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Coping With Brain Injuries

The Glasgow Coma Scale is used to assess the severity of a brain injury by measuring how unconscious a person is. The scale looks to answer several questions about the patients condition which add up to a number under 15, three is lowest number for someone still alive and 15 means theyre ok. There are three different levels to the GCS. Eye movement, speech and movement are the three main areas assessed. When it comes to assessing a brain injury, anything below a score of eight is considered as severe.

As callous as it sounds it’s always advisable to keep a note of any brain injury assessments in case you need to consults with specialist solicitors. Brain injuries are often assessed on an ongoing basis not just the initial damage.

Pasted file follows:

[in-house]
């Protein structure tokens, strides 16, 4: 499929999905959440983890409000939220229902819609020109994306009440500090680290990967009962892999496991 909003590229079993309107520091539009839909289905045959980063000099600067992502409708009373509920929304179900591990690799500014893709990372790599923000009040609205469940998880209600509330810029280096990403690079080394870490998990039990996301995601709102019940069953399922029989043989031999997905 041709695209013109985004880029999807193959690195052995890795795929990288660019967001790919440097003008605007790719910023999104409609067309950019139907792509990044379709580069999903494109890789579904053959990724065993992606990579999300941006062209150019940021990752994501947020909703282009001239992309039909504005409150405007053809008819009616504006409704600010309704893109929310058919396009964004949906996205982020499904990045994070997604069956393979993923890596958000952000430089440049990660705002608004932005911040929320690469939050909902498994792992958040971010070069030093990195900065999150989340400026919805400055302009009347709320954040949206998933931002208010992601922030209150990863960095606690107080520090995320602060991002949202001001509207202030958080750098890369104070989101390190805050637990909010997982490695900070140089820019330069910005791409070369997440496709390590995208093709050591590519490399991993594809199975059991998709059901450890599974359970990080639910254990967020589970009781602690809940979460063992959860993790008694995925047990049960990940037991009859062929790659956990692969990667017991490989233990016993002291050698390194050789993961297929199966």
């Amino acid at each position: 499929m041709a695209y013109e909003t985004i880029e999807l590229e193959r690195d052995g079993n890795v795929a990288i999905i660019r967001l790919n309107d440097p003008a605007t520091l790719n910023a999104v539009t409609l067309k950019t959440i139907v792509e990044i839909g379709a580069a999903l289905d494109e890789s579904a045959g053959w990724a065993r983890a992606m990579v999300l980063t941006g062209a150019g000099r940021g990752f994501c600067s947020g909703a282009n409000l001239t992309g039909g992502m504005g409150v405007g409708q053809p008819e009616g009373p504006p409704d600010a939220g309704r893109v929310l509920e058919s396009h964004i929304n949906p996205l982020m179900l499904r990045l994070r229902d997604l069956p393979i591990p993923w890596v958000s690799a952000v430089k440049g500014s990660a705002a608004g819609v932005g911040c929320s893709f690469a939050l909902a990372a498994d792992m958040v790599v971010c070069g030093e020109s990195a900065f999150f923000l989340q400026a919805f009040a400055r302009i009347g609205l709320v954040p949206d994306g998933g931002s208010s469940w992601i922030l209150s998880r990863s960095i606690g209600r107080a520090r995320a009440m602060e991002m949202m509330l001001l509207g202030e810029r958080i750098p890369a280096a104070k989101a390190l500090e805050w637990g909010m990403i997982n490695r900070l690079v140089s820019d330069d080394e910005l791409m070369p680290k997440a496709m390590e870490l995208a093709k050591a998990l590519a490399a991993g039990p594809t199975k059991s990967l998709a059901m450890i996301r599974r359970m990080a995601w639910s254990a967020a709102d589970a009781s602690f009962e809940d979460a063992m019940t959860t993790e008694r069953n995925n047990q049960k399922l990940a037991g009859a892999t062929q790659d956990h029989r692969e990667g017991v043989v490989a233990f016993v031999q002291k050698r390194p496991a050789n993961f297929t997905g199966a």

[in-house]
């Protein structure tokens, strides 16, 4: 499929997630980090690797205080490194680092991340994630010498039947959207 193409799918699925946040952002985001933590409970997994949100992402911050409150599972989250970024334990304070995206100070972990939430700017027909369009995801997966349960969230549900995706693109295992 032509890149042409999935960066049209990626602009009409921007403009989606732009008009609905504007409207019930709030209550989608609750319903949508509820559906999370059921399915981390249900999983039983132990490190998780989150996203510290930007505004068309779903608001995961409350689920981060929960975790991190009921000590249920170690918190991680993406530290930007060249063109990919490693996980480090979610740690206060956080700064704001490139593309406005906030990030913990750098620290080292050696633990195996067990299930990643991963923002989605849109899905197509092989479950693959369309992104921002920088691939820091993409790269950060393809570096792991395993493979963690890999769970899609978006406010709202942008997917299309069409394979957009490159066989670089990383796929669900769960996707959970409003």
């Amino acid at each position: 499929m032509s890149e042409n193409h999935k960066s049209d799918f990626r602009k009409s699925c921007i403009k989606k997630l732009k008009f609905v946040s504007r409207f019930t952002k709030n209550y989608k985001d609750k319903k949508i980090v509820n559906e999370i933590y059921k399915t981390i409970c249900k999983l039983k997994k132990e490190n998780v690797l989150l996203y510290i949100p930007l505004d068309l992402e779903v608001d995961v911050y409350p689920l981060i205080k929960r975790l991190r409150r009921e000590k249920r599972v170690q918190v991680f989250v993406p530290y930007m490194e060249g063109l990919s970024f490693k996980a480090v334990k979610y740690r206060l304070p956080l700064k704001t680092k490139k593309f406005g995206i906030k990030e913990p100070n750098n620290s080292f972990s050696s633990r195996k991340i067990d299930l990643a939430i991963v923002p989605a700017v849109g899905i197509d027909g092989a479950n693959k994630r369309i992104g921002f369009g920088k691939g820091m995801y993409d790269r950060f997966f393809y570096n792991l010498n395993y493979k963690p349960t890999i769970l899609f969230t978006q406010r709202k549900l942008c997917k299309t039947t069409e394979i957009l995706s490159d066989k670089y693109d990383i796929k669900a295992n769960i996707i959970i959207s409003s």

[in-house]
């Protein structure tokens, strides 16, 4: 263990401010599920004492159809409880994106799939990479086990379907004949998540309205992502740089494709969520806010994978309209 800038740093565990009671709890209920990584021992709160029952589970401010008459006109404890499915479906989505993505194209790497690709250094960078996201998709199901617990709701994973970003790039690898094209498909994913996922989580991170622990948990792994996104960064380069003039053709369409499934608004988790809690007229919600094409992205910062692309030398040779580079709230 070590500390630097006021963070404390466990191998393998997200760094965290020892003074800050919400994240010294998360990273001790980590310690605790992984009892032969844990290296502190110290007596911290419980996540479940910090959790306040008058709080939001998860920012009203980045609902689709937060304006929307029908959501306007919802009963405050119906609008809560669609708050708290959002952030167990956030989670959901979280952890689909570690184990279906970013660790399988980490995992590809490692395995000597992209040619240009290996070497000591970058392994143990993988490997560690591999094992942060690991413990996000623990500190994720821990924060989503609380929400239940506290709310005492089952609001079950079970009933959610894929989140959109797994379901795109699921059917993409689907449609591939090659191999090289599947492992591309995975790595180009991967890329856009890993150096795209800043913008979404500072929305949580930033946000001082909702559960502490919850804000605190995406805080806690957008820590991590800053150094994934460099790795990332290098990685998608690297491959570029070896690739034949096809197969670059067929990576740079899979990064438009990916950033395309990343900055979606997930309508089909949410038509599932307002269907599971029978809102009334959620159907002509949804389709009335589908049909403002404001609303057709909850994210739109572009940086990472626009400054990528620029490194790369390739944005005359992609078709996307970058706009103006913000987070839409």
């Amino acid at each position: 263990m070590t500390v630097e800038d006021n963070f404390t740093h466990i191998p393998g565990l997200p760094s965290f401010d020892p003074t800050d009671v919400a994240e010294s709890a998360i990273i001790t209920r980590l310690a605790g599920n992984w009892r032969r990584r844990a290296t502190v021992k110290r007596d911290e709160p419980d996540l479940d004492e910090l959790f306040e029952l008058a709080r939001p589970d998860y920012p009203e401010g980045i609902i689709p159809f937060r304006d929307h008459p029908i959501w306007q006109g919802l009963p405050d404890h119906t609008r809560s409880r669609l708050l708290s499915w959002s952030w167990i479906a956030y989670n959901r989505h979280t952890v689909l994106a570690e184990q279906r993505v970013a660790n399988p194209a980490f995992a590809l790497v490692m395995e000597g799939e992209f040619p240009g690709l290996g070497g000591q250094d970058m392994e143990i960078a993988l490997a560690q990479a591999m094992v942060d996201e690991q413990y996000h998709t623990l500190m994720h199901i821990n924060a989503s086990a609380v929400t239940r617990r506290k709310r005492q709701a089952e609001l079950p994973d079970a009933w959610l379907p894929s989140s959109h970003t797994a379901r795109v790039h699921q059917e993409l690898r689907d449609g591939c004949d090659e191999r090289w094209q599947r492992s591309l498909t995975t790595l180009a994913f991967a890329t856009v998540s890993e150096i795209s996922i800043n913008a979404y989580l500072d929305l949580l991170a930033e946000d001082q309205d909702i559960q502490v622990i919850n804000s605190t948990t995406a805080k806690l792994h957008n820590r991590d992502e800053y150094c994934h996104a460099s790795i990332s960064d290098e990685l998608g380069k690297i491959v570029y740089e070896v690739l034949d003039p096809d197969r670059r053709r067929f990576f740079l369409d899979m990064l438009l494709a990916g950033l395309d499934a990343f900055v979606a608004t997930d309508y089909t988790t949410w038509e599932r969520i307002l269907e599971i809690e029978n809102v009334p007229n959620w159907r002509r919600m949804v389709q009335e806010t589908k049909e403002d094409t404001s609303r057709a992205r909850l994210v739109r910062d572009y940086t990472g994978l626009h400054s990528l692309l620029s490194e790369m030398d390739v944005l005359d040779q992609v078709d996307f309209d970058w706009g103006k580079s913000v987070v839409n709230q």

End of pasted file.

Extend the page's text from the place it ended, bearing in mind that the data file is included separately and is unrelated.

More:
More children under the age of ten are taken to hospital with suspected brain injuries than any other age group in the UK. Whereas childrens bones tend to heal quicker than adults, this logic doesnt transfer over to the brain. If the brain is badly damaged it will try to repair itself even at the expense of future development. Meaning they may struggle once they’re older. In this instance it’s always advisable to seek advice from a family law or personal injury specialist.

The most common reason for a brain to become damaged in the young is as a result of an acquired brain injury. Other causes include strokes which are more common in the elderly and factors like infections and allergic reactions. All these things are impossible to predict. If you or someone you love is unfortunate enough to suffer from a brain injury youll want to ensure theyre as comfortable as possible which isnt always possible through free health care. A personal injury solicitor maybe able help you claim compensation to help cover the costs of this care and should never be overlooked at the expense of pride.

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